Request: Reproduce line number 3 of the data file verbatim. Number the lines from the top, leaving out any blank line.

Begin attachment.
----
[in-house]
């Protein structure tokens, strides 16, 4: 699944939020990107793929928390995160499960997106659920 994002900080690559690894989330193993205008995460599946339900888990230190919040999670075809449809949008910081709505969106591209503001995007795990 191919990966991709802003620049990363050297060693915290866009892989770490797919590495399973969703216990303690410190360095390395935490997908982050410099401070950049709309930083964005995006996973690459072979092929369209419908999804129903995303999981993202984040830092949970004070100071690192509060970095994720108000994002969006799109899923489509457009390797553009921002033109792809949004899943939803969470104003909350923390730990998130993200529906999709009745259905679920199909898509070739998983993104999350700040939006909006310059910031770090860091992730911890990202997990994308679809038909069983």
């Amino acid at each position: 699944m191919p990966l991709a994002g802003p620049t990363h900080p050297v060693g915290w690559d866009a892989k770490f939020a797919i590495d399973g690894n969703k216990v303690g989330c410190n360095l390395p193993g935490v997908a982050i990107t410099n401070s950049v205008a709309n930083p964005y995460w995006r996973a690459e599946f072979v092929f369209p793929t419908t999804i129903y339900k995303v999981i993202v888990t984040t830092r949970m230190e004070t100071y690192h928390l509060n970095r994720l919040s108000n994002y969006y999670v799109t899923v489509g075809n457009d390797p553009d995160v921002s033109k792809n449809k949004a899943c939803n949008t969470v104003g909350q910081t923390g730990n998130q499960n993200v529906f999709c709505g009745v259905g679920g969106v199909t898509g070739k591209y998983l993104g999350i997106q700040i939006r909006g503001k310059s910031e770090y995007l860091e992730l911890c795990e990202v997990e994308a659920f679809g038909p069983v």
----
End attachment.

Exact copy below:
């Amino acid at each position: 699944m191919p990966l991709a994002g802003p620049t990363h900080p050297v060693g915290w690559d866009a892989k770490f939020a797919i590495d399973g690894n969703k216990v303690g989330c410190n360095l390395p193993g935490v997908a982050i990107t410099n401070s950049v205008a709309n930083p964005y995460w995006r996973a690459e599946f072979v092929f369209p793929t419908t999804i129903y339900k995303v999981i993202v888990t984040t830092r949970m230190e004070t100071y690192h928390l509060n970095r994720l919040s108000n994002y969006y999670v799109t899923v489509g075809n457009d390797p553009d995160v921002s033109k792809n449809k949004a899943c939803n949008t969470v104003g909350q910081t923390g730990n998130q499960n993200v529906f999709c709505g009745v259905g679920g969106v199909t898509g070739k591209y998983l993104g999350i997106q700040i939006r909006g503001k310059s910031e770090y995007l860091e992730l911890c795990e990202v997990e994308a659920f679809g038909p069983v």